B.C. auditor general John Doyle has blasted his reappointment process as a “Mickey Mouse” and said his future should be decided by politicians after the May provincial election.
Doyle shot back Thursday at the Liberal-dominated legislative committee that refused to give him a second term in office.
“The only way I could describe this process is Mickey Mouse,” Doyle said in an interview.
After the premier intervened this month, the committee backpedalled and offered a shortened two-year contract extension to Doyle.
Doyle said he was “forced” to reapply for his job too early, last year, when he firmly believes his contract doesn’t expire until November. Under the law, he said he didn’t need to reapply until April.
The issue of his future “may be best if it takes place post-election,” said Doyle.
“All this is too premature,” he added. “They should be thinking of replacing me if I don’t stay, or thinking of extending me, in the next parliament.”
Doyle wouldn’t say whether he’ll accept the two-year contract extension. He said it’s not even a formal offer to consider until the legislature votes to approve it next month.
Doyle had harsh words for the entire selection process.
“I think it’s an awful process in that I don’t think that the committee knew what they were doing,” he said.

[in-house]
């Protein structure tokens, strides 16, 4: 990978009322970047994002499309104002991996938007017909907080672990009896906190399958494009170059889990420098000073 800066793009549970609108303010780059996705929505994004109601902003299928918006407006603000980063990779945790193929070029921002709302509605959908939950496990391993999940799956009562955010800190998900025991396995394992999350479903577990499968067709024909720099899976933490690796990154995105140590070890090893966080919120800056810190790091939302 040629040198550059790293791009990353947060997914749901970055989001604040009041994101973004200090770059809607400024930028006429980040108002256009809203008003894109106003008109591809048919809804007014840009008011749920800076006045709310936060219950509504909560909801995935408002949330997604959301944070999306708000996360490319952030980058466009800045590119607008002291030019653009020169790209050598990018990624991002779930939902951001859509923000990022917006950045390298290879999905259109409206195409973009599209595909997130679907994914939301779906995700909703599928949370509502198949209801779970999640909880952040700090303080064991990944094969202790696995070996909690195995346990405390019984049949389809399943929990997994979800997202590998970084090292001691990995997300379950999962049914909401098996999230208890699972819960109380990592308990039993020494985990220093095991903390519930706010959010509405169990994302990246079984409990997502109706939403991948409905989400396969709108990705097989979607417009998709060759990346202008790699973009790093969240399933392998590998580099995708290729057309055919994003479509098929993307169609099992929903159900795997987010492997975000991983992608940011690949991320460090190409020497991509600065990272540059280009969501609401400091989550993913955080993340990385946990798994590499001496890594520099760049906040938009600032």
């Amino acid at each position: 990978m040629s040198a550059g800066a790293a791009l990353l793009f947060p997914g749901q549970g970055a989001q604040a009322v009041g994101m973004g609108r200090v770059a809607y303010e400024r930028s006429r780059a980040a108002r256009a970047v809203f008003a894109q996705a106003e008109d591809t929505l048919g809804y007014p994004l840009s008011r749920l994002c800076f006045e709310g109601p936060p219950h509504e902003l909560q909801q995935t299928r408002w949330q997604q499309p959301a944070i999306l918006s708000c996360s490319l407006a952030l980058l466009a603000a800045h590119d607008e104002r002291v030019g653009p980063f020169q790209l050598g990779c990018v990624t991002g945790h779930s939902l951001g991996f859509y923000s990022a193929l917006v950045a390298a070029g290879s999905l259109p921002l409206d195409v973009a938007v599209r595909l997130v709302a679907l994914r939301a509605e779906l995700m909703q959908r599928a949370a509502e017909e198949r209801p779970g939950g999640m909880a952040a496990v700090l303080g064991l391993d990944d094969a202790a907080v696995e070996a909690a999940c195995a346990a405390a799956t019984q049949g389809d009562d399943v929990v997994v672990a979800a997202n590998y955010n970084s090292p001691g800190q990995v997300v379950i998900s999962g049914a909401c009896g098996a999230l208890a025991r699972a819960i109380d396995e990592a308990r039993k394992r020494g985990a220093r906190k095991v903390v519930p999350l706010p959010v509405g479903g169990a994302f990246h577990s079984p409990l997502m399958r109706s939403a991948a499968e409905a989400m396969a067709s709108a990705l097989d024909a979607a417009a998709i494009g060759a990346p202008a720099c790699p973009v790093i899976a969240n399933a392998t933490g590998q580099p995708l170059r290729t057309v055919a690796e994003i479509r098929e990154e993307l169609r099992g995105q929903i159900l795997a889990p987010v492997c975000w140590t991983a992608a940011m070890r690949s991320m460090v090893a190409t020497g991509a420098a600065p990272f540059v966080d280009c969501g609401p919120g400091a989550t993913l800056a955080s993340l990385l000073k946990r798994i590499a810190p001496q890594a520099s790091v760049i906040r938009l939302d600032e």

Doyle also chastised the chairman of the committee seeking to replace him, Liberal MLA Eric Foster.
“I do have a concern about the independence of the chair,” Doyle said.
Part of those concerns stem from the fact that Foster had been singled out by Doyle for criticisms in a recent audit related to questionable expenses in Foster’s constituency office and a possible conflict of interest.
But Doyle said he’s also concerned about “something that happened in the interview process,” and suggested he might have more to say about Foster’s conduct after future thought.
Foster has denied any wrongdoing and said he was unaware of Doyle’s criticisms of his expenses while he was chairing the committee that rejected Doyle for a second term.
Premier Christy Clark has said she’ll introduce legislation next month to change the flawed process of reappointing an auditor general, by limiting future auditors to a single eight-year term.
But Doyle said he doesn’t understand why Clark selected eight years as the term length, when most other jurisdictions have 10-year terms for auditors general.
Foster declined an interview request Thursday.
“Mr. Doyle has reapplied for the job as auditor general and an offer is now on the table,” Foster said in a statement. “Mr. Doyle needs to let British Columbians know if he accepts this offer or not.
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